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News Story
Updated: 04/23/2014 08:00:02AM

Legislature can enhance image of tech centers

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The Florida Senate is considering a bill that would allow technical schools to grant applied associates degrees and change their name to include college. We believe the changes will make the schools more attractive and expand an employee pool that is too shallow now.

One of the greatest obstacles to attracting students to schools like Polk County’s Ridge Career Center is that parents don’t want students “institutionalized.” In other words they want their kids to have a college degree.

The stigma behind tech centers such as those in Polk County, is that too many people have a different attitude toward a degree from a tech center than they do a degree from a “college.”

And that is the big reason why some technical school leaders are excited about a bill that has already passed the Florida House that would allow county tech centers to designate themselves a college and give graduates of their programs an applied associates degree.

We believe the new law would put a new perspective on technical degrees and draw more students to classes that would not only give them the best opportunity for a career but bolster local job markets that are short on qualified employees.

Many of the fastest-growing jobs in our market require technical school training.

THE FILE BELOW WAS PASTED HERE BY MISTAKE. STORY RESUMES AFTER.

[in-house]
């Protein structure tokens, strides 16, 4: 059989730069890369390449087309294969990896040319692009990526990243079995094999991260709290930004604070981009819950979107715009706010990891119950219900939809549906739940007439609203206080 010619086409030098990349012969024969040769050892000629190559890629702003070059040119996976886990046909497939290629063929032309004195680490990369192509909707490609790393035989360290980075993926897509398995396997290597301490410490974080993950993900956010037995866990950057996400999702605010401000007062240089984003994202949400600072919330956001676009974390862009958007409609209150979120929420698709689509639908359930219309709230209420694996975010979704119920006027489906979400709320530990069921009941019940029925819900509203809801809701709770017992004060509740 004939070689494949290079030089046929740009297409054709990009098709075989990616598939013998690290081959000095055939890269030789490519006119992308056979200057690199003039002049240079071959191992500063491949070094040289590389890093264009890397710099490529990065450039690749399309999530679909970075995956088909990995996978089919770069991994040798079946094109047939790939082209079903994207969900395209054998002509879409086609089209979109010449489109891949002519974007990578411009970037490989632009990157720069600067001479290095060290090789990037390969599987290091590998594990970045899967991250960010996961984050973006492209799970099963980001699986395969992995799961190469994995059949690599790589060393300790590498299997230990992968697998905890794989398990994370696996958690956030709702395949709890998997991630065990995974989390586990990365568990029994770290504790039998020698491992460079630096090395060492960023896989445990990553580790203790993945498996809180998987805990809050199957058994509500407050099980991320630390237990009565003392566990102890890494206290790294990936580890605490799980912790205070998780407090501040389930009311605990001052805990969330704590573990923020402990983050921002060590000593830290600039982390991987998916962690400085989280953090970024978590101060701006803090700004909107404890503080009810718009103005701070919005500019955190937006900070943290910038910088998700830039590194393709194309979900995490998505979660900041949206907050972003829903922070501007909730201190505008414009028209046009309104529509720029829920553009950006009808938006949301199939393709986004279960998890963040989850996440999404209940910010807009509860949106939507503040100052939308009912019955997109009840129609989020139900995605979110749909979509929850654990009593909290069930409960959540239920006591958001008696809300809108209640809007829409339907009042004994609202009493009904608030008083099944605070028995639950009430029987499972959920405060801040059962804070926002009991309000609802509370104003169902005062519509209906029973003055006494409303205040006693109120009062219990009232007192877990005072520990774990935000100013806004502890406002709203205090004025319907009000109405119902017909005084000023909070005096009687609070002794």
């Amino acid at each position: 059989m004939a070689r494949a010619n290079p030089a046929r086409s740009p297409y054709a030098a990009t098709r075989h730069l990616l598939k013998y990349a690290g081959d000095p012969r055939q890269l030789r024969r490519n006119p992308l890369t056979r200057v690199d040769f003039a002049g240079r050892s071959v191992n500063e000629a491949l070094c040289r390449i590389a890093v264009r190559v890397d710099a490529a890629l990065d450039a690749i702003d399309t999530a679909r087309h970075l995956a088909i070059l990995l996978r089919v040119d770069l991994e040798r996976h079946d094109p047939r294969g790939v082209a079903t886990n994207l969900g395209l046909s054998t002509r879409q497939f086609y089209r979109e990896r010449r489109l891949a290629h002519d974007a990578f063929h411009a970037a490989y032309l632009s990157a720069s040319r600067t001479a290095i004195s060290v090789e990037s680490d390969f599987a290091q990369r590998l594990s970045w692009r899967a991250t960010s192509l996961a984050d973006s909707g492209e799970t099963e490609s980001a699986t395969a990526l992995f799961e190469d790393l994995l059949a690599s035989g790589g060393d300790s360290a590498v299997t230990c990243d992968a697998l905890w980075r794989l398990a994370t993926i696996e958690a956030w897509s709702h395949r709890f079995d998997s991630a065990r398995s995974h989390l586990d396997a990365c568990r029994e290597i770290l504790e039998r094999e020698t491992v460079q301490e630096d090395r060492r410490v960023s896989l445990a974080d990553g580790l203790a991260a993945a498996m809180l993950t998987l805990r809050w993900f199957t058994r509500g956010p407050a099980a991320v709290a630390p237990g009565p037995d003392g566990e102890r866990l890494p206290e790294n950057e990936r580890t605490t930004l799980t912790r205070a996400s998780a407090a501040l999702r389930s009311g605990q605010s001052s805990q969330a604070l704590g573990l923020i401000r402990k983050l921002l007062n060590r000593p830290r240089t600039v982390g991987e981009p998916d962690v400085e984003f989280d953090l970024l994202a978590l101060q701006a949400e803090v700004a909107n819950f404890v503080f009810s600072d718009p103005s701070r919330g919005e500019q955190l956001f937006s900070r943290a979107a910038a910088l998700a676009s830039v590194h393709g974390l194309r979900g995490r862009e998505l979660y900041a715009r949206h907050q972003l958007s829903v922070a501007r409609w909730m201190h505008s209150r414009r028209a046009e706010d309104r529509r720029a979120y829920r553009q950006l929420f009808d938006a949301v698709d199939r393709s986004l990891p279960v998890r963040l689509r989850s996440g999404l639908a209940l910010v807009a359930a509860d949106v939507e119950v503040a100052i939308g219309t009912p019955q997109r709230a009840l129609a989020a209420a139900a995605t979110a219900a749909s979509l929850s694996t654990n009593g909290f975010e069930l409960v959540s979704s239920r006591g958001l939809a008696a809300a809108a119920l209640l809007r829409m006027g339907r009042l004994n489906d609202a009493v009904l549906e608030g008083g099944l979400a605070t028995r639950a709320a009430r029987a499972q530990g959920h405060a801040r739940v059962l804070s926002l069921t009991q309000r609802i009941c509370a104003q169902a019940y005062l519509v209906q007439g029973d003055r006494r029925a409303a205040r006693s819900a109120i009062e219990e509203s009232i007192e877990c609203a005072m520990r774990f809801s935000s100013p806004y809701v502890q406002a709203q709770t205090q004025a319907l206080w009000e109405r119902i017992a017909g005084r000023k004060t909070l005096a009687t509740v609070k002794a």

The construction industry has been especially hard hit by a lack of qualified personnel like electricians and heating and cooling technicians. Some auto dealerships and garages are finding it difficult to find certified mechanics.

There are a number of quality jobs available to anyone who has the right training — and a degree in the field would be a door-buster for anyone seeking employment.

Not every student is meant for a four-year college. Those who complain about dead-end jobs or low pay don’t have to look too far for better opportunities.

They are here in construction, in auto mechanics in culinary arts and more than a dozen other fields paying higher-than-average wages.

If the Senate passes the bill, all that’s left to do is for local school districts to market these associate degrees to young people who are tired of minimum wage jobs.

That should be an easy sell.


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